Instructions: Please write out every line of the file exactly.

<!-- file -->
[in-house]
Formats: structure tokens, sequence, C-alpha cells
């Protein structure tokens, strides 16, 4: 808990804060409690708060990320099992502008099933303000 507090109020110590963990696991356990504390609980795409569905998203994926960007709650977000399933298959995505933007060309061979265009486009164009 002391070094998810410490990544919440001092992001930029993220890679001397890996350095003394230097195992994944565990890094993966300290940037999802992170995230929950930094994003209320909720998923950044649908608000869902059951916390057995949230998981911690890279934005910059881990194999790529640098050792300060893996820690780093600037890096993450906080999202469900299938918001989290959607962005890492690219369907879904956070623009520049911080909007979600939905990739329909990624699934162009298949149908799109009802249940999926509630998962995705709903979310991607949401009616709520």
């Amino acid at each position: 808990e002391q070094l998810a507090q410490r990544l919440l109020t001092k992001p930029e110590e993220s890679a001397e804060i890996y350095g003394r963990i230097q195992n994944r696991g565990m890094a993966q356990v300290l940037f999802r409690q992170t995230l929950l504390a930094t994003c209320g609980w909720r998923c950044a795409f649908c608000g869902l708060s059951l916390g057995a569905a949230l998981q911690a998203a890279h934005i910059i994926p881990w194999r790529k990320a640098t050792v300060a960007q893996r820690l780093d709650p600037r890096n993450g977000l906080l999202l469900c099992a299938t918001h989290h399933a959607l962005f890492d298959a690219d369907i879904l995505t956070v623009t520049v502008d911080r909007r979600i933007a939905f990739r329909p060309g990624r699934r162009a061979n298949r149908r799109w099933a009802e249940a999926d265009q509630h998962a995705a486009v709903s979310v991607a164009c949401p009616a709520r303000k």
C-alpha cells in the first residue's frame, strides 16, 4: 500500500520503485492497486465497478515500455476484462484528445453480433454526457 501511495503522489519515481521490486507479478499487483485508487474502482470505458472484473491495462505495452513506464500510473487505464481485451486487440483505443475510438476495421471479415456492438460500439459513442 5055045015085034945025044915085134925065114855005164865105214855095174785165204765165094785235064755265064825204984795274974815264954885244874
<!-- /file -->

[in-house]
Formats: structure tokens, sequence, C-alpha cells
């Protein structure tokens, strides 16, 4: 808990804060409690708060990320099992502008099933303000 507090109020110590963990696991356990504390609980795409569905998203994926960007709650977000399933298959995505933007060309061979265009486009164009 002391070094998810410490990544919440001092992001930029993220890679001397890996350095003394230097195992994944565990890094993966300290940037999802992170995230929950930094994003209320909720998923950044649908608000869902059951916390057995949230998981911690890279934005910059881990194999790529640098050792300060893996820690780093600037890096993450906080999202469900299938918001989290959607962005890492690219369907879904956070623009520049911080909007979600939905990739329909990624699934162009298949149908799109009802249940999926509630998962995705709903979310991607949401009616709520």
């Amino acid at each position: 808990e002391q070094l998810a507090q410490r990544l919440l109020t001092k992001p930029e110590e993220s890679a001397e804060i890996y350095g003394r963990i230097q195992n994944r696991g565990m890094a993966q356990v300290l940037f999802r409690q992170t995230l929950l504390a930094t994003c209320g609980w909720r998923c950044a795409f649908c608000g869902l708060s059951l916390g057995a569905a949230l998981q911690a998203a890279h934005i910059i994926p881990w194999r790529k990320a640098t050792v300060a960007q893996r820690l780093d709650p600037r890096n993450g977000l906080l999202l469900c099992a299938t918001h989290h399933a959607l962005f890492d298959a690219d369907i879904l995505t956070v623009t520049v502008d911080r909007r979600i933007a939905f990739r329909p060309g990624r699934r162009a061979n298949r149908r799109w099933a009802e249940a999926d265009q509630h998962a995705a486009v709903s979310v991607a164009c949401p009616a709520r303000k």
C-alpha cells in the first residue's frame, strides 16, 4: 500500500520503485492497486465497478515500455476484462484528445453480433454526457 501511495503522489519515481521490486507479478499487483485508487474502482470505458472484473491495462505495452513506464500510473487505464481485451486487440483505443475510438476495421471479415456492438460500439459513442 5055045015085034945025044915085134925065114855005164865105214855095174785165204765165094785235064755265064825204984795274974815264954885244874